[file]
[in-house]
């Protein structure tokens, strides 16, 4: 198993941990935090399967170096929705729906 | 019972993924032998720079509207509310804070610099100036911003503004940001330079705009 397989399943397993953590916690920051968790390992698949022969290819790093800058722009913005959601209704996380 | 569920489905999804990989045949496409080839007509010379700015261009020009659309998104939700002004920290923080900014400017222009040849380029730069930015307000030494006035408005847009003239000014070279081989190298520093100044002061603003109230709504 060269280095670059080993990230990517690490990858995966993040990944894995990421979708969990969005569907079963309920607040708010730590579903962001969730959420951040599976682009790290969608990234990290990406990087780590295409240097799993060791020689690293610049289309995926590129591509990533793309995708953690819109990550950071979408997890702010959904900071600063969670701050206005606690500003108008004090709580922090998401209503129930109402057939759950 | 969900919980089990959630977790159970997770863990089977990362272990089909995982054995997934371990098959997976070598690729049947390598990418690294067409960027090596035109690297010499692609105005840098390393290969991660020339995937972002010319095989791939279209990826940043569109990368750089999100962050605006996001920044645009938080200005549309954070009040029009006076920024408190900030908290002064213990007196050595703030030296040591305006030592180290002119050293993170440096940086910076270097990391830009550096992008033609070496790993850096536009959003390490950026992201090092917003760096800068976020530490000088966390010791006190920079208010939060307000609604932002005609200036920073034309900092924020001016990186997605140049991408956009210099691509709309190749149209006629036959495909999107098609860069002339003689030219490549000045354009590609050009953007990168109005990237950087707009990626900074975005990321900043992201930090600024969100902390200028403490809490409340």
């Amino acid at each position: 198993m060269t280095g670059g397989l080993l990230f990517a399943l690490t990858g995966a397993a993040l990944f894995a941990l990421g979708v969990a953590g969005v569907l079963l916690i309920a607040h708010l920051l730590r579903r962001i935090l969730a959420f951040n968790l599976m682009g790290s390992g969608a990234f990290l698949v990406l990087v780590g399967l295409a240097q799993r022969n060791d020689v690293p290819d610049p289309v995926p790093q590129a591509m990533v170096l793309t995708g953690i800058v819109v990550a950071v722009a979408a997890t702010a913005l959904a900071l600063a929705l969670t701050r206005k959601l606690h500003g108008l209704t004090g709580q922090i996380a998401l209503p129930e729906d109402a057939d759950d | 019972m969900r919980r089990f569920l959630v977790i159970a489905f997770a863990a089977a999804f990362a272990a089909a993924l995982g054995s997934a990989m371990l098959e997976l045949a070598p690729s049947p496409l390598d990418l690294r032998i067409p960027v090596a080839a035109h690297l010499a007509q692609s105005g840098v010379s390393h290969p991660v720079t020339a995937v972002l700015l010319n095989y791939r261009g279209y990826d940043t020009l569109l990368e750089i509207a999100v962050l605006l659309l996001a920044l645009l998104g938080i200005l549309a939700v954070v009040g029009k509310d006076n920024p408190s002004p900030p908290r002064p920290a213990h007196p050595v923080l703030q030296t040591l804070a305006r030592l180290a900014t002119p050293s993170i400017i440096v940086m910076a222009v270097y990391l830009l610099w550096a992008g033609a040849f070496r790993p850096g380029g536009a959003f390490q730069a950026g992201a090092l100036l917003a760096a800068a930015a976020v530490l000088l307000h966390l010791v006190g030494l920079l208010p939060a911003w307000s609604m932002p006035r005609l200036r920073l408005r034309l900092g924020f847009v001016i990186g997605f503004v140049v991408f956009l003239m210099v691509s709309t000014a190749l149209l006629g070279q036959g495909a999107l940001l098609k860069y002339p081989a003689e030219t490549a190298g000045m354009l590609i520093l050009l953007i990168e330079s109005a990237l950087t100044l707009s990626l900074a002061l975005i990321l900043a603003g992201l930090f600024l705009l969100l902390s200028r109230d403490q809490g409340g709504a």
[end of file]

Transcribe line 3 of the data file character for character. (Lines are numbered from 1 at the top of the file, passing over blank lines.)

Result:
């Amino acid at each position: 198993m060269t280095g670059g397989l080993l990230f990517a399943l690490t990858g995966a397993a993040l990944f894995a941990l990421g979708v969990a953590g969005v569907l079963l916690i309920a607040h708010l920051l730590r579903r962001i935090l969730a959420f951040n968790l599976m682009g790290s390992g969608a990234f990290l698949v990406l990087v780590g399967l295409a240097q799993r022969n060791d020689v690293p290819d610049p289309v995926p790093q590129a591509m990533v170096l793309t995708g953690i800058v819109v990550a950071v722009a979408a997890t702010a913005l959904a900071l600063a929705l969670t701050r206005k959601l606690h500003g108008l209704t004090g709580q922090i996380a998401l209503p129930e729906d109402a057939d759950d | 019972m969900r919980r089990f569920l959630v977790i159970a489905f997770a863990a089977a999804f990362a272990a089909a993924l995982g054995s997934a990989m371990l098959e997976l045949a070598p690729s049947p496409l390598d990418l690294r032998i067409p960027v090596a080839a035109h690297l010499a007509q692609s105005g840098v010379s390393h290969p991660v720079t020339a995937v972002l700015l010319n095989y791939r261009g279209y990826d940043t020009l569109l990368e750089i509207a999100v962050l605006l659309l996001a920044l645009l998104g938080i200005l549309a939700v954070v009040g029009k509310d006076n920024p408190s002004p900030p908290r002064p920290a213990h007196p050595v923080l703030q030296t040591l804070a305006r030592l180290a900014t002119p050293s993170i400017i440096v940086m910076a222009v270097y990391l830009l610099w550096a992008g033609a040849f070496r790993p850096g380029g536009a959003f390490q730069a950026g992201a090092l100036l917003a760096a800068a930015a976020v530490l000088l307000h966390l010791v006190g030494l920079l208010p939060a911003w307000s609604m932002p006035r005609l200036r920073l408005r034309l900092g924020f847009v001016i990186g997605f503004v140049v991408f956009l003239m210099v691509s709309t000014a190749l149209l006629g070279q036959g495909a999107l940001l098609k860069y002339p081989a003689e030219t490549a190298g000045m354009l590609i520093l050009l953007i990168e330079s109005a990237l950087t100044l707009s990626l900074a002061l975005i990321l900043a603003g992201l930090f600024l705009l969100l902390s200028r109230d403490q809490g409340g709504a």